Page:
Earlier this year, the U.S. Securities and Exchange Commission (SEC) proposed a new set of reporting rules that would require American businesses to improve and increase their reporting on carbon emissions and sustainability.
ASUG sat down with Japen Hollist, Head of Sustainability Go-to-Market in North America for SAP, to discuss what these proposals mean for American companies and SAP customers.
This is an edited version of our conversation.
Q: What are the short-term and long-term effects of this decision?
A: The decision from the U.S. Securities and Exchange Commission (SEC) in March of 2022 was to propose new rules that would require public companies to include Scope 1, Scope 2, and where material, Scope 3, emissions information in their 10K reports. The short-term effects of this decision are causing public companies and some state attorneys general to question the SEC’s authority to make such rules, but also to seek to understand what public companies will need to change in order to comply with these proposed rules, should they become accepted.
The long-term effects of this decision are what we might call the “SOX-ification” of ESG, where companies will now treat non-financial ESG data like they treat financial data. Process controls will need to be put into place to ensure data integrity, data linearity, data assurance, and audit-ability. All to ensure that a CFO can attest to the truthfulness and accuracy of the emissions data that is being submitted in the 10K.
Q: Why is this announcement important for all American companies, not just SAP customers?
A: It has broad implications. This announcement impacts all companies that are listed on a stock exchange governed by the regulations of the U.S. Securities and Exchange Commission. It will require them to track and report emissions data in a far more rigorous and formal manner than what is typically being done at this point in time.
Q: How will these disclosures affect climate change?
A: If you believe that what gets measured gets managed, then we would expect that these newly proposed rules will positively affect climate change. As emissions data moves from unaudited, separate public relations centric reporting to audited and controlled reporting in the rigorous 10K filing process; we will see companies strongly focus their effort to reduce emissions.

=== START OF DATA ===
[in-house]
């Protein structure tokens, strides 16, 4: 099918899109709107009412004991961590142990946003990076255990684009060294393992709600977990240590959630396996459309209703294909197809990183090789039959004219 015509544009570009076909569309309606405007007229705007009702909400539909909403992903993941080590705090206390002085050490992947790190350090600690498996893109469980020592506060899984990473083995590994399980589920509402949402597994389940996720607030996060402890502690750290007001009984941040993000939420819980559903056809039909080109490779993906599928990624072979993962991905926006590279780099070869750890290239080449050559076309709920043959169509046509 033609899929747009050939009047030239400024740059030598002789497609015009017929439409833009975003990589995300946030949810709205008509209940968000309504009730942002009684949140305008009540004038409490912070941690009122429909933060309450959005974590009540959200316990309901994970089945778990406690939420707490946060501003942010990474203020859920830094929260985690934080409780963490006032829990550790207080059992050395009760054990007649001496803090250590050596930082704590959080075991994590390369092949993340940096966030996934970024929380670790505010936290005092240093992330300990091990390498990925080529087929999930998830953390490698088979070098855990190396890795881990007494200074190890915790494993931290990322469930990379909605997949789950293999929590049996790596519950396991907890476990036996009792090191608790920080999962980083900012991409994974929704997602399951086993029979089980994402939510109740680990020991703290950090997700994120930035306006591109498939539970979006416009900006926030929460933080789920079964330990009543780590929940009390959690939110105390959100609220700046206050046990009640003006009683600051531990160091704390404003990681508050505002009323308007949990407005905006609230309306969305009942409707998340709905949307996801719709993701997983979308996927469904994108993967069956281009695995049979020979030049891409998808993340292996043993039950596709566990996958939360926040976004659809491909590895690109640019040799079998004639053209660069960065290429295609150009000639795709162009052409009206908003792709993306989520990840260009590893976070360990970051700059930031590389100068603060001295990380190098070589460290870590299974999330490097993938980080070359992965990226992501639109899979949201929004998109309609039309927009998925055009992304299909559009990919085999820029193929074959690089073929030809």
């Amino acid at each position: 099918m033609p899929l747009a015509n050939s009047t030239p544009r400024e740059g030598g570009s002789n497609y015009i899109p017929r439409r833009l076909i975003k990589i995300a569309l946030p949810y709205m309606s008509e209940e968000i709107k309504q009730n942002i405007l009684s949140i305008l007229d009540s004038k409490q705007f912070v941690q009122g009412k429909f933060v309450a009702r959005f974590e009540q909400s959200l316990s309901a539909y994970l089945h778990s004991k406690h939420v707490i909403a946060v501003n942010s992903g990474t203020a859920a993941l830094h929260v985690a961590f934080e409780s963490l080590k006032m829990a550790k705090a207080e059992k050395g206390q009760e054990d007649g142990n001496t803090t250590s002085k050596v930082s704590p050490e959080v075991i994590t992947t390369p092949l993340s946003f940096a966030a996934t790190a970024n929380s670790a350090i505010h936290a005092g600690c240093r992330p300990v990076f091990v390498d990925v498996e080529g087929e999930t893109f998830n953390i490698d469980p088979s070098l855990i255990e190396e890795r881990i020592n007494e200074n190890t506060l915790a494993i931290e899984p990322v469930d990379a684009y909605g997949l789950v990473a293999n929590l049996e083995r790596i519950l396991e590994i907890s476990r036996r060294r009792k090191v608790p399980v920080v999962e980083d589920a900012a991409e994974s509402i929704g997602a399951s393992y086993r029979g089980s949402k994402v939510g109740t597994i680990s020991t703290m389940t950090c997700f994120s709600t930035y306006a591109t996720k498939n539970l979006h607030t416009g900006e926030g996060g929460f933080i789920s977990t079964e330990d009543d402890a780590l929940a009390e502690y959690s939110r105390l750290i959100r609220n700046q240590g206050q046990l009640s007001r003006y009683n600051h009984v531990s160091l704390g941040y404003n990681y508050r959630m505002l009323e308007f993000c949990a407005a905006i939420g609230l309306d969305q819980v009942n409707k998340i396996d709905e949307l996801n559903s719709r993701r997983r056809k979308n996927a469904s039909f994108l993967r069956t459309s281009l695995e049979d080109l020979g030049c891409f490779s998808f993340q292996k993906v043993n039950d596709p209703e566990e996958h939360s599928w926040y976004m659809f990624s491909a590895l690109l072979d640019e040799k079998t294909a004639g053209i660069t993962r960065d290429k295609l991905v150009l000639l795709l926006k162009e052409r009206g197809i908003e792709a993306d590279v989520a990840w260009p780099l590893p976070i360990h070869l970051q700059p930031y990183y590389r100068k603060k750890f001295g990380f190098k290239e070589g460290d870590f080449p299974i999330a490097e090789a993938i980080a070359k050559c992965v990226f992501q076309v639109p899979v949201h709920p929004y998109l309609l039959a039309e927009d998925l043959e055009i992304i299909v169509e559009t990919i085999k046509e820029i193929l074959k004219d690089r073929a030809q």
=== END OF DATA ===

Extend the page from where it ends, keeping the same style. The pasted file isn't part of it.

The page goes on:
As investors, employees, customers, and other corporate stakeholders track emissions produced by public companies, they will naturally compare emissions numbers between these companies, ultimately impacting investment decisions. This will influence stock price and consumer demand, leading to revenue implications. These regulations ultimately increase transparency and that in turn increases accountability.
Q: Does this mean there will be more regulations in the United States moving forward?
A: Certainly, this seems to be the global trend; more climate-related regulation, not less. In fact, just recently, the U.S. Treasury’s Office of the Comptroller of the Currency (OCC) indicated that it will begin to regulate banks under its jurisdiction in the areas of diversity and climate risk.
Q: How is SAP viewing this decision? What does this mean for the solutions you all produce, including SAP Cloud for Sustainable Enterprises?
A: It is not my place to speak for the company on what regulations SAP does or does not favor. However, regulations are often a reflection of what a society sees as important.
These regulations will impact our clients and it is SAP’s responsibility to help our clients comply with these regulations to better serve society and their stakeholders that demand it. We see the products within SAP Cloud for Sustainable Enterprise as powerful tools to help our clients address these regulations and help them make their companies more sustainable.
Q: I’m curious as to why this is coming from the SEC of all entities. Any insight you can provide on that?
A: The SEC is chartered to protect investors, and three of its four commissioners believe that carbon emissions need to be officially tracked and disclosed to the public. They see this as important to the investors they represent. It’s a way to limit “greenwashing” and hold companies more accountable for their impact on society and the planet.